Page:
Intel's 8th Generation Core Family - Coffee Lake (LGA 1151, 6C/12T)

Discussion in 'Intel Processors' started by -Sweeper_, Apr 19, 2017.

Where do you expect Core i7-8700K's Turbo to land?

Poll closed Jul 25, 2017.
  1. 3.8/3.9 GHz

    0 vote(s)
    0.0%
  2. 4.0/4.1 GHz

    3 vote(s)
    23.1%
  3. 4.2/4.3 GHz

    6 vote(s)
    46.2%
  4. 4.4/4.5 GHz

    3 vote(s)
    23.1%
  5. 4.6/4.7 GHz

    1 vote(s)
    7.7%
  1. RPGWiZaRD

    RPGWiZaRD Gawd

    Messages:
    700
    Joined:
    Jan 24, 2009
    Word, I'm not that kinda person, neither would it be worth the hazzle to me being without a workstation for so long and take it out and install a new one, takes just forever to get those CPU cooler heatsink screws tightened down! But I hope my luck would turn at least once. I always get slightly below average samples, this one then would belong in the far worst end that I've had though as I imagined worst samples of 8600K would do 4.8GHz at 1.32~1.33v (4.9GHz at ~1.4v'ish) or so perhaps meanwhile the best 8600K one I saw so far went 5.2GHz 1.35v stable on air or 5.3GHz 1.41v (high temps).

    Maybe one day I'll get the average+ chip, one day!!
     
    Last edited: Dec 7, 2017 at 6:27 PM
    Nightfire likes this.
  2. TaintedSquirrel

    TaintedSquirrel [H]ardForum Junkie

    Messages:
    8,584
    Joined:
    Aug 5, 2013
    If an enthusiast overclocker gets a chip in the, let's say, bottom 10th percentile (4.8 GHz at 1.35V), I'm cool with them returning it if they want to. There's a certain point where a k-series chip loses its value, people deserve to get what they paid for. And if someone isn't happy with their purchase they're allowed to return it, usually with a 10-15% restocking fee. Newegg Premier and Amazon Prime exist for situations like this, too. The cost of convenience is already covered in your membership.

    If they want to go through a dozen CPUs to get a golden sample, then its the retailer's responsibility to cut them off.

    Also if I had a chip that bad, I'd worry about early failure. That's some weak silicon.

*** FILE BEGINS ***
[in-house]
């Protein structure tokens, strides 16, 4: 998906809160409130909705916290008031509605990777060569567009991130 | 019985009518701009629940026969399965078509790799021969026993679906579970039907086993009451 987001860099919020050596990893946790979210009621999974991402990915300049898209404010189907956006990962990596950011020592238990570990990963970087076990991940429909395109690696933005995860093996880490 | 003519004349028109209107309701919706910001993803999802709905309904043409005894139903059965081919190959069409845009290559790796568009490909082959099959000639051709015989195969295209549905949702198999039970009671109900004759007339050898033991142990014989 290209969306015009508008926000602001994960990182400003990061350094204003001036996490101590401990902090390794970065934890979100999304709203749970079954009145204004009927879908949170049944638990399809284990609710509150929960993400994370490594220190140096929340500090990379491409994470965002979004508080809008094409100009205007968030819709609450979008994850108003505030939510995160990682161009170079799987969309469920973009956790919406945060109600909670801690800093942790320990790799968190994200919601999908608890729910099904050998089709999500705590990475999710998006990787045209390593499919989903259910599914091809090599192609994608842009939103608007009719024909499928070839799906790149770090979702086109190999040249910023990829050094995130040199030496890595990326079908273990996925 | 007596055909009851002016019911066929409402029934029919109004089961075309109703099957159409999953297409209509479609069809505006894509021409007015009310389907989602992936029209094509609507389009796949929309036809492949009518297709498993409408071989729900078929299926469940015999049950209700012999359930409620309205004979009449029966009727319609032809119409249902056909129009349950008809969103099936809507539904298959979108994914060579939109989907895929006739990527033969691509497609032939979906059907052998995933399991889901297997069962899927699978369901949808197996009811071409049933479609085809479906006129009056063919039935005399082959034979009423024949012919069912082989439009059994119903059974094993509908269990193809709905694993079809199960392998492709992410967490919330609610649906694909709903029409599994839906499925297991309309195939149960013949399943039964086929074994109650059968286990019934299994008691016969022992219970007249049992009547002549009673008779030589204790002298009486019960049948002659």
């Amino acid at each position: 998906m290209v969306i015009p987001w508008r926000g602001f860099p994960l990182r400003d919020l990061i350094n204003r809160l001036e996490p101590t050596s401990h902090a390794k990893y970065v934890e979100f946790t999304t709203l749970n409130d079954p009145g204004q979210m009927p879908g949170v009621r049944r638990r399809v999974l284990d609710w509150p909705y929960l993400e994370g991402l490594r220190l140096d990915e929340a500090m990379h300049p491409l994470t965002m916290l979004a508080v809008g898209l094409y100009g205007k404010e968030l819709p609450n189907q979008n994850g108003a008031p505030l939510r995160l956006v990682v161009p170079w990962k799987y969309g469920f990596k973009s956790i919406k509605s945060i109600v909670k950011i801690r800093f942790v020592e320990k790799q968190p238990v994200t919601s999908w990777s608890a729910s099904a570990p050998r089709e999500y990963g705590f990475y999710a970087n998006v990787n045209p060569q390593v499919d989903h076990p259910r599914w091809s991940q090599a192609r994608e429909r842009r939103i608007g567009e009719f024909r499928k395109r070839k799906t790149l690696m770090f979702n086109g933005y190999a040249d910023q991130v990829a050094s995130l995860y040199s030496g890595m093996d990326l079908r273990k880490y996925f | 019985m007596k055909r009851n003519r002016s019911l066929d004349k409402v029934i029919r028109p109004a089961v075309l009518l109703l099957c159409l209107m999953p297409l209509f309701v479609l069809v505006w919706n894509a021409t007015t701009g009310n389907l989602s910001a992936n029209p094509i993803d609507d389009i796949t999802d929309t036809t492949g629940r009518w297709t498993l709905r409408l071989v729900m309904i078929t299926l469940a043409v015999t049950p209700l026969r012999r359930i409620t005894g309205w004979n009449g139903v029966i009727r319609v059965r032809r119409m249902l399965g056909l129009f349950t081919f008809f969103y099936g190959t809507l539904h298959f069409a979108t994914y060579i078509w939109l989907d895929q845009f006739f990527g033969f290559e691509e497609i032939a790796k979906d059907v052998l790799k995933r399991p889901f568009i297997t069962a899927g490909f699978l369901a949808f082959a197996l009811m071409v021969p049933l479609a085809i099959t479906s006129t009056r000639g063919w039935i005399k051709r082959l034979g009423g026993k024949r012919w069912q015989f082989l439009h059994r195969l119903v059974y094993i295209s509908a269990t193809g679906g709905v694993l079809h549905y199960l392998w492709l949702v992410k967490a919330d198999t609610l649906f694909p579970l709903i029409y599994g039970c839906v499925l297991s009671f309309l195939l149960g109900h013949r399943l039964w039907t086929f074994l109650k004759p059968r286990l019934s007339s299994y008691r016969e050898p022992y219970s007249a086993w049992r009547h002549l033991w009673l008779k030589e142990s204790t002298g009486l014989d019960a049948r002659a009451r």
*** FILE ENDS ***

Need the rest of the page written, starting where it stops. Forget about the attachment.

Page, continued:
Last edited: Dec 7, 2017 at 6:51 PM
    Nightfire likes this.
  3. TaintedSquirrel

    TaintedSquirrel [H]ardForum Junkie

    Messages:
    8,584
    Joined:
    Aug 5, 2013
    Anybody know if the CPU will fry if you get LM on the 4 contacts to the bottom-left of the die?

    [​IMG]
     
  4. legcramp

    legcramp [H]ardForum Junkie

    Messages:
    10,512
    Joined:
    Aug 16, 2004
    How long do you guys stress your CPU and under what program until you declare it stable?
     
  5. TaintedSquirrel

    TaintedSquirrel [H]ardForum Junkie

    Messages:
    8,584
    Joined:
    Aug 5, 2013
    I do 3 or 4 hours of RealBench Encoding + Multitasking. However, all of my unstable OC's have failed in less than 1 hour (all of my OC's that survived more than 1 hour have been guaranteed stable). The new version of RealBench supports AVX if that's something you want to test.

    Prime95 hasn't been reliable for me since Haswell.
     
  6. IdiotInCharge

    IdiotInCharge Not the Idiot YOU are Looking for

    Messages:
    4,474
    Joined:
    Jun 13, 2003
    No OCCT?

    I've been trying to use it, and it's hard to get stuff stable...
     
  7. legcramp

    legcramp [H]ardForum Junkie

    Messages:
    10,512
    Joined:
    Aug 16, 2004
    Thanks guys, I have been doing 3-4 hours of both latest versions of pirme95 small fft + realbench to get my stable overclock. Maybe it's overkill but I find I need 1.360 vcore to get prime95 stable for that long with my 8700K @ 5ghz de-lidded. Realbench seems to need less vcore for me and maybe it's a more realistic load. My chip seems pretty average but I am not using any AVX offset and I am also enabling all the power-savings feature too. (Idles in the mid 20s and load is high 70s at these settings)
     
  8. oleNBR

    oleNBR Limp Gawd

    Messages:
    171
    Joined:
    Dec 9, 2016
    icelake? 10nm+ 8 cores september of this year? wtf that was 3 months ago how does that work
     
  9. Shintai

    Shintai [H]ardness Supreme

    Messages:
    5,401
    Joined:
    Jul 1, 2016
    What did you expect? CPU released and everyone ready next day and a full QA run? There is a reason why Zen still got a shitload of issues and broken chips and platform. And its called lack of QA.
     
    Last edited: Dec 8, 2017 at 4:10 AM
  10. oleNBR

    oleNBR Limp Gawd

    Messages:
    171
    Joined:
    Dec 9, 2016
    i dont care about zen. i only wanted to know if ICL is still coming in 2nd of 2018 because we all want that 8 core 5ghz, which road map doesnt show ICL, nor CFL-S 8 core.
     
  11. TaintedSquirrel

    TaintedSquirrel [H]ardForum Junkie

    Messages:
    8,584
    Joined:
    Aug 5, 2013
    I'm down to 1.248v on 5 GHz. I might crank up my fans and see if I can actually hit 5.3.
     
    Shintai and IdiotInCharge like this.
  12. Shintai

    Shintai [H]ardness Supreme

    Messages:
    5,401
    Joined:
    Jul 1, 2016
    Roadmaps change as the target comes closer, Cascade Lake wasn't there either before.

    Proper QA for a CPU is 12-15 months and its been so for ages.

    You also wanted 6 core at 5Ghz didn't you? Did you buy? I guess not.
     
  13. oleNBR

    oleNBR Limp Gawd

    Messages:
    171
    Joined:
    Dec 9, 2016
    nope couldnt get one 5ghz 6 cores it was sold out too fast. also the laptop i want to put a 6 core cpu into didnt really change it's heatsink design and its barely enough for a 4 core cpu. once 8 core hits there will be TWO laptop that can take it in and i'll look then